Water jet curtain Similar to the air bubble curtain — pressurised water is pumped through the pipe instead of air.

Barriers and traps can be used together to exclude and contain carp. Image: Inland Fisheries Service, Tasmania

Current technology

Fish barriers vary in design, effectiveness, cost, construction, maintenance needs and operational safety-related needs. Barriers may be permanent or temporary, installed on a seasonal basis or for a rapid response to a new pest fish incursion (refer to Rapid Response fact sheet). The best fish barriers are those that are highly effective but easy to use and quick to deploy. The selection of a barrier to contain or exclude pest fish at a given location will vary on a case-by-case basis. In all scenarios, successful pest fish containment and exclusion relies on:

  • fish detecting the barrier and responding to it as intended
  • the absence of escape routes.

Physical barriers are effective if they provide complete exclusion of pest fish, such as carp1, 2. Suitable for use in various water bodies, they can be used to isolate an infestation from the rest of the catchment. Some barriers are mobile and can be rapidly deployed. But some barriers can be expensive, their effectiveness may be limited in floods, they may need regular monitoring and maintenance, and they may affect all fish species present.

In Australia, the most common barriers installed for pest fish control are screens and cages.

Behavioural barriers use external stimuli such as sound, air or electrical currents3,4 to influence fish behavior. Behavioural barriers are often used when physical barriers are impractical because of, for example, excessive debris loading, location accessibility or cost considerations. Complete exclusion is unlikely to be achieved with most behavioural barriers.

Water-level management via dewatering or drawdown may also be used for pest fish containment or removal. Suitable in small, isolated water bodies or those with mechanisms for water level control, regular annual water drawdown regimes may be used to manage specific habitats of pest fish (eg to remove access to carp wetland breeding areas in spring).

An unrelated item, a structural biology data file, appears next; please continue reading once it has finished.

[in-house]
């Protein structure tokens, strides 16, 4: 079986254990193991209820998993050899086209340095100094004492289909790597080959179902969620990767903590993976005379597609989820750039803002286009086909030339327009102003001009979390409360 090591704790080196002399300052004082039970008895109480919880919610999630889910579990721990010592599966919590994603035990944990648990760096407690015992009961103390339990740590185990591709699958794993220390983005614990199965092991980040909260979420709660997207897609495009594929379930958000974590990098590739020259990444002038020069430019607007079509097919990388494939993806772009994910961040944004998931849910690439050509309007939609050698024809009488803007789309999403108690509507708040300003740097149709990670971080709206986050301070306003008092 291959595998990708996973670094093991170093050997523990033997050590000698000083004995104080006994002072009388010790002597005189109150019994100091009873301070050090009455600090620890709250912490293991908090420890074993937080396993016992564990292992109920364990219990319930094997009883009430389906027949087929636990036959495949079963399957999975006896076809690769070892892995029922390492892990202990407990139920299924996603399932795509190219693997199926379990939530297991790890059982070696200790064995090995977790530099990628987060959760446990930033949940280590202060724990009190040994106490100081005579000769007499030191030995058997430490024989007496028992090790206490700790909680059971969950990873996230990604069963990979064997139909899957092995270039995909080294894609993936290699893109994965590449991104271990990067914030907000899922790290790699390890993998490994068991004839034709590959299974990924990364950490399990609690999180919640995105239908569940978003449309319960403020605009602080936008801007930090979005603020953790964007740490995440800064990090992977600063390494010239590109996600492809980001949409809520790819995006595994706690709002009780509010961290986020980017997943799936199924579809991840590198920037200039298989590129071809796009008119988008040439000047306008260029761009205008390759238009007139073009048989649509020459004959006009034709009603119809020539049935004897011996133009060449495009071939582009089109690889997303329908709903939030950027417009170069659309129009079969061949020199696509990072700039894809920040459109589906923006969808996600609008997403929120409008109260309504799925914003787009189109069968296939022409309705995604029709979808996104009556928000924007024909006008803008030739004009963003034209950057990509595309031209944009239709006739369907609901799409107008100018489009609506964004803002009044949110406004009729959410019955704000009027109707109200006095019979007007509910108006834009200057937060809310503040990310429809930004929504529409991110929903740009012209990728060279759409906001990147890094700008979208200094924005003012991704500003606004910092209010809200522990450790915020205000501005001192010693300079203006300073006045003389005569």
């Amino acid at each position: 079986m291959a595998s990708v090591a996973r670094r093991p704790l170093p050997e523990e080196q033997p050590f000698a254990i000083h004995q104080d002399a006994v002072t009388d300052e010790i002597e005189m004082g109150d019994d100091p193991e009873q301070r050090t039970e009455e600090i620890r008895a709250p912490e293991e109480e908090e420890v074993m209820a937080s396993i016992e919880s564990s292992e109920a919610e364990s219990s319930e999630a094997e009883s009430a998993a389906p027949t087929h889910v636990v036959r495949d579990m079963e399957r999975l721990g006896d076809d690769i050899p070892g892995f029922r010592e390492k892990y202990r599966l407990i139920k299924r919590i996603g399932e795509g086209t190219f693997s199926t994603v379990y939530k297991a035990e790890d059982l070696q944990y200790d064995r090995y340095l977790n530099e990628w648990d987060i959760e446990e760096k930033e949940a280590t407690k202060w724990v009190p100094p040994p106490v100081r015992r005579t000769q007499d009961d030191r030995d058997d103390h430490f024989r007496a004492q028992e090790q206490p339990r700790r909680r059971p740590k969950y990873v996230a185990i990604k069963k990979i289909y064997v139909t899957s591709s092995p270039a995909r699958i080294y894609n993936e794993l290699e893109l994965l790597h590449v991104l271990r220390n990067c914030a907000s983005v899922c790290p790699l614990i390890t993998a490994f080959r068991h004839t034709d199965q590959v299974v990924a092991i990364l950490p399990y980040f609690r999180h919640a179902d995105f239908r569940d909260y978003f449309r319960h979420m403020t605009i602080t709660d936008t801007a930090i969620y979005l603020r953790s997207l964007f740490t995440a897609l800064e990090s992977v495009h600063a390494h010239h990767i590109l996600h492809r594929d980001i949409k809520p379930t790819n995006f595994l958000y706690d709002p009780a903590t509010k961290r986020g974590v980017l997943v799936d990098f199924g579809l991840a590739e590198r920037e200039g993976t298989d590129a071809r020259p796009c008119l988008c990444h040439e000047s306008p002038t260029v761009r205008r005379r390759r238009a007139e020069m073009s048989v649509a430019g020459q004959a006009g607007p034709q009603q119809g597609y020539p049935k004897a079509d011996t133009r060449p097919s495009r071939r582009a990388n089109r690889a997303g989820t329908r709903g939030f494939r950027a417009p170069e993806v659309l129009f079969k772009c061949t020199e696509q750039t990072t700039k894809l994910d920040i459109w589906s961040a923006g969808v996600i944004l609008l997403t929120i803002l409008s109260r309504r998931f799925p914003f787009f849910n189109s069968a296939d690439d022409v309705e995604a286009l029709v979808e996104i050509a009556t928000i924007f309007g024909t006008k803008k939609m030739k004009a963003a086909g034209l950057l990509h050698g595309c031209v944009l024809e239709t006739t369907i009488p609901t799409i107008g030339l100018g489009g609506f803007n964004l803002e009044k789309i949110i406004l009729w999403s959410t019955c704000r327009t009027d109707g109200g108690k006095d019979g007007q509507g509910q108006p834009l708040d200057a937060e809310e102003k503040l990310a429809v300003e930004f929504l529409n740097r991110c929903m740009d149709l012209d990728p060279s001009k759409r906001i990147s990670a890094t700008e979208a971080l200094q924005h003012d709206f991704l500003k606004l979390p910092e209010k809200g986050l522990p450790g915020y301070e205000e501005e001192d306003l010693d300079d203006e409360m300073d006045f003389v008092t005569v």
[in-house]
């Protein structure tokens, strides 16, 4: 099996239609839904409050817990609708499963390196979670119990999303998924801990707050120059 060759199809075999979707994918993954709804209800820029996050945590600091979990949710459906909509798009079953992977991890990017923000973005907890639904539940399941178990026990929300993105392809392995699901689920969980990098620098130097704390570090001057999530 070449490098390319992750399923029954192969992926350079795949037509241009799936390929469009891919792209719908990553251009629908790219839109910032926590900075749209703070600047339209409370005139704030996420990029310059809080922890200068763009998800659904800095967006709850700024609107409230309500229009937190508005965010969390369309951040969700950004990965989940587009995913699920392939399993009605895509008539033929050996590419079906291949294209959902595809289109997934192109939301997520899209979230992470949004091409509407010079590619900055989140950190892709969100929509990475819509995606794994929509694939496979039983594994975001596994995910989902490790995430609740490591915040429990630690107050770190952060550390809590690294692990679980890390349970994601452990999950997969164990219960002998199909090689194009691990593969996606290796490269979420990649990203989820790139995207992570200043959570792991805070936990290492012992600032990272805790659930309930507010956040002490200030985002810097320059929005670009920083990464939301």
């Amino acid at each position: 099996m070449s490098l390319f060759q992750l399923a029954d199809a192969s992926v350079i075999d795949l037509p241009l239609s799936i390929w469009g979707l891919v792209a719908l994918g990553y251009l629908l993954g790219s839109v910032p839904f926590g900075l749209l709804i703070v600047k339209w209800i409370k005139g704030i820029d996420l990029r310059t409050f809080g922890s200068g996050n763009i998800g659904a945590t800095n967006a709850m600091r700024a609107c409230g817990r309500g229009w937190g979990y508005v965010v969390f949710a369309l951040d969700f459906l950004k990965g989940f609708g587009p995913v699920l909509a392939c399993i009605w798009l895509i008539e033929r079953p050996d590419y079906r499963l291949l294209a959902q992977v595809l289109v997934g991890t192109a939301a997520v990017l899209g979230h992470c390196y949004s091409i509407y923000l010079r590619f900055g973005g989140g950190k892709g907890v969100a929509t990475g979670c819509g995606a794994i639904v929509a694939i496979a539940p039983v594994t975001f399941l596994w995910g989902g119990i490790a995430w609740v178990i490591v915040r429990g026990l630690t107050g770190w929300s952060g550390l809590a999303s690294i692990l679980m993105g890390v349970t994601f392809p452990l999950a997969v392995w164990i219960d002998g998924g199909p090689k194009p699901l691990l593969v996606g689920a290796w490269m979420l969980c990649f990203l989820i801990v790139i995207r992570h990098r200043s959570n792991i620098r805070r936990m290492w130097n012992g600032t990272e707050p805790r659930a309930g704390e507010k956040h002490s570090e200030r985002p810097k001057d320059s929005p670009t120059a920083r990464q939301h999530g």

Further information

  1. Hillyard KA, Smith BB, Conallin A and Gillanders BM (2010). Optimising exclusion screens to control exotic carp in an Australian lowland river. Marine and Freshwater Research 61:418–429.
  2. O’Keefe N and Turnpenny AWH (2005). Screening for Intake and Outfalls: A Best Practice Guide. Science Report SC030231. Environment Agency, Bristol, UK.
  3. Popper AN and Carlson TJ (1998). Application of sound and other stimuli to control fish behaviour. Transactions of the American Fisheries Society 127:673-707.
  4. Smith–Root Electric Fish Barrier and Guidance Systems website:

The authors of these documents have taken care to validate the accuracy of the information at the time of writing. This information has been prepared with care but it is provided “as is”, without warranty of any kind, to the extent permitted by law. The views and opinions expressed in this publication are those of the authors and do not necessarily reflect those of the institutions the authors work for or those who funded the creation of this document.

How to reference this page:

Centre for Invasive Species Solutions (2012) Containment as a method for tilapia control. Factsheet. PestSmart website. accessed 25-06-2024